If your home was in the path of severe weather, it is important to have a full understanding of the insurance process and the steps involved in a storm restoration project. Investing a small amount of time to learn this information now may be the difference between a professional repair, or an amateur nightmare.

It is important to fully understand the Insurance Process:

Before a storm you should read your policy and then talk to your agent about what your policy covers. You have already selected your insurance company but there are many differences in home insurance policies, the types of coverage, and the ways that your insurance claims are handled by your insurance company. In response to increased weather activity, many insurance carriers have instituted sweeping changes that  have severely limited the coverage of homeowner’s policies. Many property owners are unaware that they are not properly covered until it is too late.  That is why it is highly recommended to talk with your agent regularly.  Some of the topics you should discuss with you agent are:

Replacement Cost Value (RCV) vs. Actual Cash Value (ACV) Policies

After you file a storm damage claim, there are two methods your insurance company may use when compensating you to bring your home/property to a ” pre-loss condition”; one is a Replacement Cost Value (RCV) policy and the other is an Actual Cash Value (ACV) policy: the difference being whether or not depreciation will be paid for you. Almost everything loses value over time. While your home/property generally will appreciate, the building components used to construct the building are deteriorating from age and thus lose value or depreciate. Both RCV and ACV policies will receive an initial payment called an ACV Check  based on the depreciated value of the items damaged by the storm. If you have an ACV policy, you are responsible for paying the difference between the depreciated amounts paid by your insurance company and the actual replacement cost to repair your home/property to “pre-loss condition”. With an RCV policy, your insurance company will pay the depreciation for you once the repairs have been completed an RCV policy typically has a higher premium due to the additional paid benefits. Regardless of which policy you have, you are required to pay your deductible out of pocket.

Code Upgrade Coverage

Your policy may or may not include a clause to bring your property up to current building code requirements. The municipality in which you reside establishes building code requirements. If your policy includes this coverage, your insurance company will be responsible for the additional cost incurred to meet code requirements. If your policy does not include this coverage, you will be responsible to pay the additional expense out of pocket.

It is important to know that the IRC (International Residential Code) outlines only the minimum acceptable building practice.  When something is built to “code” there are many instances when a contractor will take shortcuts in order to make the job go quicker, or to be more profitable, and this almost without fail means not doing work up to code.  You as a property owner may never know that your current structure needs these vital upgrades.  If you choose a contractor who is more concerned with the bottom line than with the integrity of your project, you may never know.  Codes are changing on a regular basis.  It is imperative that you talk with you agent about this coverage or you may be faced with the choice between having your project completed by a professional storm restoration contractor or by a sub-standard roofer.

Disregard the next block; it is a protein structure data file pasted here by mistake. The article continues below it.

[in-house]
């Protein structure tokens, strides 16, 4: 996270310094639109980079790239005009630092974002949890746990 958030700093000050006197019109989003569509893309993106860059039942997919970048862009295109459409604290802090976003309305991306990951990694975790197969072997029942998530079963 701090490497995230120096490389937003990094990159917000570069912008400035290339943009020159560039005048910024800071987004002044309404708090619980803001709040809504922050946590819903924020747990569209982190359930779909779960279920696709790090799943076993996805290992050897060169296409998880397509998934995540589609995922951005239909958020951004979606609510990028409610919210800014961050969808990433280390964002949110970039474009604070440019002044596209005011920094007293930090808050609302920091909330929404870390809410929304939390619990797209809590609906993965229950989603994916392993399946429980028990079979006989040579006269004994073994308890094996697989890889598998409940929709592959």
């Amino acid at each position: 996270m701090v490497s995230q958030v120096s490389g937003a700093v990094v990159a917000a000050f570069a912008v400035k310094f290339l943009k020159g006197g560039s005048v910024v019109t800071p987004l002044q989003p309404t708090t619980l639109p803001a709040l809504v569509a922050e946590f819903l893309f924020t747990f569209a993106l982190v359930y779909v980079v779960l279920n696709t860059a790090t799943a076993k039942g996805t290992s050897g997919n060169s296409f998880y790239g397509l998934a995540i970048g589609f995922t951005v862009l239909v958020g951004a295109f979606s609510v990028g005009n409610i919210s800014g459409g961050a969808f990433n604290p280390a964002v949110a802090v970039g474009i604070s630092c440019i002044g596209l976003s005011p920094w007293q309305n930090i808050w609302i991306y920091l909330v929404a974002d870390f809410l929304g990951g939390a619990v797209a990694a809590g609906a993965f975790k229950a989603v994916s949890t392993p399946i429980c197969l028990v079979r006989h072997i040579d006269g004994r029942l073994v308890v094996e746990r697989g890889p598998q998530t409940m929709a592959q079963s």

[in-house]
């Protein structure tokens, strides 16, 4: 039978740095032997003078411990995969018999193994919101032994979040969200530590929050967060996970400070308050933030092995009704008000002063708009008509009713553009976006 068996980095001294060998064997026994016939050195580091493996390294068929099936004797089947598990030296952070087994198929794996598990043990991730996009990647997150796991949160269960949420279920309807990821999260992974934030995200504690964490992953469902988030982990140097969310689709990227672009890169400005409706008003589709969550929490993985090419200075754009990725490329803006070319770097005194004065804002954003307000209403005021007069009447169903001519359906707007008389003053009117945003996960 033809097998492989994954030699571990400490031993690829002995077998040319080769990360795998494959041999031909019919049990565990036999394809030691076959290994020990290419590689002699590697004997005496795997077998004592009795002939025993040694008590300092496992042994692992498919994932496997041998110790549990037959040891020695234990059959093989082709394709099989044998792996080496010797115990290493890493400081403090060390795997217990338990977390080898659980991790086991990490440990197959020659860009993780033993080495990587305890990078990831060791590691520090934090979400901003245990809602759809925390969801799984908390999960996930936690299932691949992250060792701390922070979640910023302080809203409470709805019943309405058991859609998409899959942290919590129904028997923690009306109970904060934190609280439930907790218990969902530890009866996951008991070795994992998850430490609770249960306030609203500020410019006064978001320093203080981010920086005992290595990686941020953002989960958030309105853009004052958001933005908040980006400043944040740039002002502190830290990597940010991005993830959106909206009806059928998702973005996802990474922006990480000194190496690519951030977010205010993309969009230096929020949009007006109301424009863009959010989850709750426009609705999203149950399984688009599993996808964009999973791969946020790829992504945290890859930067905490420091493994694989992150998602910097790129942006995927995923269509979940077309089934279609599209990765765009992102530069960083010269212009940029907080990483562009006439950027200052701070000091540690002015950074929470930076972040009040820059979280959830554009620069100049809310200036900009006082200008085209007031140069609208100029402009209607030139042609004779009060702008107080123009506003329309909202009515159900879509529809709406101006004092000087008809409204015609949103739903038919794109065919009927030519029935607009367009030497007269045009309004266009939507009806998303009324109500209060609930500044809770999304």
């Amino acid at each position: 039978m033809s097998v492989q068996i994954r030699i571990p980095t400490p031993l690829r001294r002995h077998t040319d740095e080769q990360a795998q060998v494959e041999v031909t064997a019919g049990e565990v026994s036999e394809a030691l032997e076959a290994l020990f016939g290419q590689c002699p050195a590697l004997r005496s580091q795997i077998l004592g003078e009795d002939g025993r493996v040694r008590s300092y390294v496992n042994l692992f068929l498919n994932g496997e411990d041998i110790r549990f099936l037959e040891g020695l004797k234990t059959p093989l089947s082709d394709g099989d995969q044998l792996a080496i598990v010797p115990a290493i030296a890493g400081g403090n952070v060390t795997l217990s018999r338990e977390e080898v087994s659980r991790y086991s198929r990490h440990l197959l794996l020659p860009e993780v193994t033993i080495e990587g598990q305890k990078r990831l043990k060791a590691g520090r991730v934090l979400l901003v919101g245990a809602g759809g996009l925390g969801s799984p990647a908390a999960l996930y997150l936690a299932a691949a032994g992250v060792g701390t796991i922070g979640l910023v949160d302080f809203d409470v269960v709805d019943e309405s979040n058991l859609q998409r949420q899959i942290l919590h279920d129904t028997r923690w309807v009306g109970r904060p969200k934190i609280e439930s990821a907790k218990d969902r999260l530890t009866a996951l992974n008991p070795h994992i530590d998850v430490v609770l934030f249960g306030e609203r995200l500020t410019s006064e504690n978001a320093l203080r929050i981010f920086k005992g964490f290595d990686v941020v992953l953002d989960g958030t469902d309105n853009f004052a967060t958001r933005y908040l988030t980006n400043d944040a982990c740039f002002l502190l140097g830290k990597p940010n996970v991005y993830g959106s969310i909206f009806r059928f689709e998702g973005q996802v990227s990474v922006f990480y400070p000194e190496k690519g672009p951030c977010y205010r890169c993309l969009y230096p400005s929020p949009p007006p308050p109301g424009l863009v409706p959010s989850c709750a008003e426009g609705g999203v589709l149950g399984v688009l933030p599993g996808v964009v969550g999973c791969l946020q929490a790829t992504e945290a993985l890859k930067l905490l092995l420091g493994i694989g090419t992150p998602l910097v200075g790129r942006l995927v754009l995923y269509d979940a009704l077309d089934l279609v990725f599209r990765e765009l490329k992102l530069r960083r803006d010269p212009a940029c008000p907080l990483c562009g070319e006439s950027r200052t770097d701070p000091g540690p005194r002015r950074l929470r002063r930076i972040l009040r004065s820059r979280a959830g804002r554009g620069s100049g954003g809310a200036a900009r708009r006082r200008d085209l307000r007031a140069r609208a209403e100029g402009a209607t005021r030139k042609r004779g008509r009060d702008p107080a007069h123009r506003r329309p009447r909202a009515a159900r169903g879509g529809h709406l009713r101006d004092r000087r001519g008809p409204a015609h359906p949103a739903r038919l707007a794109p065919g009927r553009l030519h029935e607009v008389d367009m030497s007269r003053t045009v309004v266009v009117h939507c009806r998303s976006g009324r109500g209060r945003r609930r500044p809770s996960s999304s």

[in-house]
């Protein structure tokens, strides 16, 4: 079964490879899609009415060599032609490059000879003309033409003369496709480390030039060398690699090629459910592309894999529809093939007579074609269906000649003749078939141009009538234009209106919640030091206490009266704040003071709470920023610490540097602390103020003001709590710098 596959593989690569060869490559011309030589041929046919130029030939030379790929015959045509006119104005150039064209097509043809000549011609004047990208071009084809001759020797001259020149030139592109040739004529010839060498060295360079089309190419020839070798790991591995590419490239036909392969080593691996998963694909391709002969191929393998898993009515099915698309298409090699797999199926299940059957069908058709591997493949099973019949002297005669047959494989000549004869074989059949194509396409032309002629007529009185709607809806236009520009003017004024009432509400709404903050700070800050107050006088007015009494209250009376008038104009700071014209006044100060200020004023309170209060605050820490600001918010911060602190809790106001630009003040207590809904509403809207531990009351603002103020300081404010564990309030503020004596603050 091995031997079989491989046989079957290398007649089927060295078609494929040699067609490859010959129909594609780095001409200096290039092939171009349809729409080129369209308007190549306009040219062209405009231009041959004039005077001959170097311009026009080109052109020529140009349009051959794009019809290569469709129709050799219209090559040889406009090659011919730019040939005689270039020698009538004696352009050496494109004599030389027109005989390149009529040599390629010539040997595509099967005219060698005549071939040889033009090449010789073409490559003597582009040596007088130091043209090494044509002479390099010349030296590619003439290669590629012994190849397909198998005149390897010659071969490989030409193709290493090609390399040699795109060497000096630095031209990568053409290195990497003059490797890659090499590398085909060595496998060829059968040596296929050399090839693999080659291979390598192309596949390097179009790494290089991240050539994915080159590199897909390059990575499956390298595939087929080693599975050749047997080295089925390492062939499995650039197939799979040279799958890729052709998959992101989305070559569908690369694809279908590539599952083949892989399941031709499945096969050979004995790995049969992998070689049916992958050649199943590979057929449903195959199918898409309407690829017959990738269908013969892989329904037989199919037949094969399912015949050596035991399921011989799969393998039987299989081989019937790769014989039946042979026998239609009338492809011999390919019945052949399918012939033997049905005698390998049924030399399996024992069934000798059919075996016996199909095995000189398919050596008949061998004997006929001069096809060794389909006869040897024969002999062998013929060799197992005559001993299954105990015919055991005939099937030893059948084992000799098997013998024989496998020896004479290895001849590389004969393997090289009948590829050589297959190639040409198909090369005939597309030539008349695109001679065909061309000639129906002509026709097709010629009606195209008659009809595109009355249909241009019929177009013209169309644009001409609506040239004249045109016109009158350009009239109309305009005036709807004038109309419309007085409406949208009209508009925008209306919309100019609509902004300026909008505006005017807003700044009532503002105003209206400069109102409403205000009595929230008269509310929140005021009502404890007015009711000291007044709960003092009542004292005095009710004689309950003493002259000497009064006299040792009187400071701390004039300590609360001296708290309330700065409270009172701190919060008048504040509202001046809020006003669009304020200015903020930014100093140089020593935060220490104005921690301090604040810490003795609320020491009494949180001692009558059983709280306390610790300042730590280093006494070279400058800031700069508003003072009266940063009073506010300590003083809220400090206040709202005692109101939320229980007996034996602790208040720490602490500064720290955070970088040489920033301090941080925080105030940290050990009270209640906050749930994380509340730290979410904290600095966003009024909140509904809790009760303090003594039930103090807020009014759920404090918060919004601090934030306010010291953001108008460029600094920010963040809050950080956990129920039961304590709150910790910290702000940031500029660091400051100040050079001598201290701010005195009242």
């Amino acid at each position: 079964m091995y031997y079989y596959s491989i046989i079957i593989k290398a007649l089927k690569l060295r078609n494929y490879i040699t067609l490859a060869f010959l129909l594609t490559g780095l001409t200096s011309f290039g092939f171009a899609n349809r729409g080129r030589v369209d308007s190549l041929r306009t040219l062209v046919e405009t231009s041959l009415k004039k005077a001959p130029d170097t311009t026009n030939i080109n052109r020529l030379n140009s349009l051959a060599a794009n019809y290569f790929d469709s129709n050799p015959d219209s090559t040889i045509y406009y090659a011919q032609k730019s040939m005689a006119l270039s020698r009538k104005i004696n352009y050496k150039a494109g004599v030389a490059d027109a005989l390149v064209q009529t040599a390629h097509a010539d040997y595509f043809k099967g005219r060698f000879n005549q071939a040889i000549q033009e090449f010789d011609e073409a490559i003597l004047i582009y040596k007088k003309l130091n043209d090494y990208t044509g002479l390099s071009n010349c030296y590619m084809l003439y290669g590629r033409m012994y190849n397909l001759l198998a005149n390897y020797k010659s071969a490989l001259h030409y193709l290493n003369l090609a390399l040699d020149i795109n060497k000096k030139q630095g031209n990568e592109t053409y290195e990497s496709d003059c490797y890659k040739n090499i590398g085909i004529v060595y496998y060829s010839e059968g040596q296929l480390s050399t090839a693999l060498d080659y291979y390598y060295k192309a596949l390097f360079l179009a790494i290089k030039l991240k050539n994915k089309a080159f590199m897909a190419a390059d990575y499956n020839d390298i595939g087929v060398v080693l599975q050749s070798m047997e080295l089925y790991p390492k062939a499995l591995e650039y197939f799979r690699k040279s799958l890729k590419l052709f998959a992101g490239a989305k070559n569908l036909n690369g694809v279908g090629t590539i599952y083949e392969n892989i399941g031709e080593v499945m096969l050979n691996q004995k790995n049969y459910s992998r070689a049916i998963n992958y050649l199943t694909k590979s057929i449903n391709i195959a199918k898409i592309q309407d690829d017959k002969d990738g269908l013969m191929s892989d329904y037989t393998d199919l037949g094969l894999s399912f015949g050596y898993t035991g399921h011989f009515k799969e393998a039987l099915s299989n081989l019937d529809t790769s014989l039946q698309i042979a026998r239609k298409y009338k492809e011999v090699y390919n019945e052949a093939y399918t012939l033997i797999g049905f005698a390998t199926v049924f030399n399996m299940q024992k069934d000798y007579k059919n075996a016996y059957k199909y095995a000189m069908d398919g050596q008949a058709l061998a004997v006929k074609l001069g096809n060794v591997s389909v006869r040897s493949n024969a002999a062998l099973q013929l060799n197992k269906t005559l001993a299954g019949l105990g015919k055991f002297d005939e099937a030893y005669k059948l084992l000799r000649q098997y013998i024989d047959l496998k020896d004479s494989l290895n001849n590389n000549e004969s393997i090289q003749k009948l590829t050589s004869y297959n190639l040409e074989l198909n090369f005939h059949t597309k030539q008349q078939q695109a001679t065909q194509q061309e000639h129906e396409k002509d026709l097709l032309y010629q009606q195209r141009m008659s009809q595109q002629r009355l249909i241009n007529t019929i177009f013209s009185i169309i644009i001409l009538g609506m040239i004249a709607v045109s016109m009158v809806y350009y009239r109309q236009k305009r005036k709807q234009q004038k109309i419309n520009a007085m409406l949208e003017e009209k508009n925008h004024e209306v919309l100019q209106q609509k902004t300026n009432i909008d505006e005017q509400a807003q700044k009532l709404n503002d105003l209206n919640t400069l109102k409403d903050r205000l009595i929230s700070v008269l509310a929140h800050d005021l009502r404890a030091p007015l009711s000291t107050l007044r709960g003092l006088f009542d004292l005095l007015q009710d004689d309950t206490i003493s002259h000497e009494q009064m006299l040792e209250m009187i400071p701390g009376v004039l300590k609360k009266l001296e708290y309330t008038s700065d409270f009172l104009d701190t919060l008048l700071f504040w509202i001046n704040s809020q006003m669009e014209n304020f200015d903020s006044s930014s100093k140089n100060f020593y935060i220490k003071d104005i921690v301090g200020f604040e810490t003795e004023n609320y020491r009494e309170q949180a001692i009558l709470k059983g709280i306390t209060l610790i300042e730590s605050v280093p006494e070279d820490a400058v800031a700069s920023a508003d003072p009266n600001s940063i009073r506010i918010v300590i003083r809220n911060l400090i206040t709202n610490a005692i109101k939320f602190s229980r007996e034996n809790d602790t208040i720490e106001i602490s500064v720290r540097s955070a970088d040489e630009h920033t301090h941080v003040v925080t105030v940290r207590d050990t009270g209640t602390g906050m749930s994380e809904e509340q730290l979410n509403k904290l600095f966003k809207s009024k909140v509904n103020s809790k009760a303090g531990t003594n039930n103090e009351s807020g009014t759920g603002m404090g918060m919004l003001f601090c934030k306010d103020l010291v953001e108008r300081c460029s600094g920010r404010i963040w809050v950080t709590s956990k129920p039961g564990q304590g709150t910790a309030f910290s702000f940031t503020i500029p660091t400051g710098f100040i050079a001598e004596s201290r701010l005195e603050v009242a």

Policy Deductibles

It is very important to know the deductibles associated with your homeowners policy. In Colorado your policy is generally set up into to 2 separate deductibles; one for damage due to hail & wind and another for all other occurrences that may happen to your home such as fire, theft, vandalism etc…  Insurance companies are starting to go from ‘dollar deductibles’ to ‘percentage deductibles’ for hail & wind claims to make up the large amount of money spent on storm damage.

Dollar Deductibles – The dollar value the insured must pay before the insurance company will pay the remainder of the claim. With a policy that has a $500 standard deductible, for example, the policyholder must pay the first $500 out of pocket. Some insurers are selling policies with higher dollar deductibles for hurricane and earthquake damage. The higher the deductible for a given policy, the lower the premium, since the insured is bearing more of the risk.

Percentage Deductibles – Percentage deductibles are based on the home’s insured value. So if a house is insured for $100,000 and has a 2% deductible, the first $2,000 (or 2% of the insurance value of $100,000) of a claim must be paid out of the policyholder’s pocket. In many states, policyholders have the option of paying a higher premium if they would rather have a traditional dollar deductible instead of a percentage one, or if they prefer to have a lower percentage deductible. Percentage deductibles are sometimes mandatory. Note that with a percentage deductible, the dollar value changes as the insured value changes.

As you can see from the descriptions above the way your policy deductible is set up could either save you thousands or cost you thousands.

Call Expert Exteriors today to go over your policy details today!!!

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